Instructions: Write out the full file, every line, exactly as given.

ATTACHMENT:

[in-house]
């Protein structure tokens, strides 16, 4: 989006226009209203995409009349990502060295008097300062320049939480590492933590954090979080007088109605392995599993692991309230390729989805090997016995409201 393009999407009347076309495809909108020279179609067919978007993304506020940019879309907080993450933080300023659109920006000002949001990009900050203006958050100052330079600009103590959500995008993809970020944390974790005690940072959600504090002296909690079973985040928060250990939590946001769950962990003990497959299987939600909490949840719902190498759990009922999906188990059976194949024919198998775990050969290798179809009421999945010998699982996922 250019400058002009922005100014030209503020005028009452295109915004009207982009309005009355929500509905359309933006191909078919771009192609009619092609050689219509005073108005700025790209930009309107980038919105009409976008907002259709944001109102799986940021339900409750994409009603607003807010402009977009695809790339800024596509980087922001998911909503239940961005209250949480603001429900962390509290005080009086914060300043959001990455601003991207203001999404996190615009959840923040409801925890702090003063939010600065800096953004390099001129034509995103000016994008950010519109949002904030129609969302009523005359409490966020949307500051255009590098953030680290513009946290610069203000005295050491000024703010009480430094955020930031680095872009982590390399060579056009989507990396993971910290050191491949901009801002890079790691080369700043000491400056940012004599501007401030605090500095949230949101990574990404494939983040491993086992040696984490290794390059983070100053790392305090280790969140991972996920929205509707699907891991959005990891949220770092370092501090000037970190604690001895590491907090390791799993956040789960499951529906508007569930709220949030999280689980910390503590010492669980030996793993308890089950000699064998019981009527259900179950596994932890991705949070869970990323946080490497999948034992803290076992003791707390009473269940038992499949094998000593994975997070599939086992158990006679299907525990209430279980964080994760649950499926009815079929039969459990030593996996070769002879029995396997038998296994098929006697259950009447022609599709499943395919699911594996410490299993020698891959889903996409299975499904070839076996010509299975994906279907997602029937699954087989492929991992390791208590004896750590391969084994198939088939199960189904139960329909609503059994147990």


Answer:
[in-house]
């Protein structure tokens, strides 16, 4: 989006226009209203995409009349990502060295008097300062320049939480590492933590954090979080007088109605392995599993692991309230390729989805090997016995409201 393009999407009347076309495809909108020279179609067919978007993304506020940019879309907080993450933080300023659109920006000002949001990009900050203006958050100052330079600009103590959500995008993809970020944390974790005690940072959600504090002296909690079973985040928060250990939590946001769950962990003990497959299987939600909490949840719902190498759990009922999906188990059976194949024919198998775990050969290798179809009421999945010998699982996922 250019400058002009922005100014030209503020005028009452295109915004009207982009309005009355929500509905359309933006191909078919771009192609009619092609050689219509005073108005700025790209930009309107980038919105009409976008907002259709944001109102799986940021339900409750994409009603607003807010402009977009695809790339800024596509980087922001998911909503239940961005209250949480603001429900962390509290005080009086914060300043959001990455601003991207203001999404996190615009959840923040409801925890702090003063939010600065800096953004390099001129034509995103000016994008950010519109949002904030129609969302009523005359409490966020949307500051255009590098953030680290513009946290610069203000005295050491000024703010009480430094955020930031680095872009982590390399060579056009989507990396993971910290050191491949901009801002890079790691080369700043000491400056940012004599501007401030605090500095949230949101990574990404494939983040491993086992040696984490290794390059983070100053790392305090280790969140991972996920929205509707699907891991959005990891949220770092370092501090000037970190604690001895590491907090390791799993956040789960499951529906508007569930709220949030999280689980910390503590010492669980030996793993308890089950000699064998019981009527259900179950596994932890991705949070869970990323946080490497999948034992803290076992003791707390009473269940038992499949094998000593994975997070599939086992158990006679299907525990209430279980964080994760649950499926009815079929039969459990030593996996070769002879029995396997038998296994098929006697259950009447022609599709499943395919699911594996410490299993020698891959889903996409299975499904070839076996010509299975994906279907997602029937699954087989492929991992390791208590004896750590391969084994198939088939199960189904139960329909609503059994147990």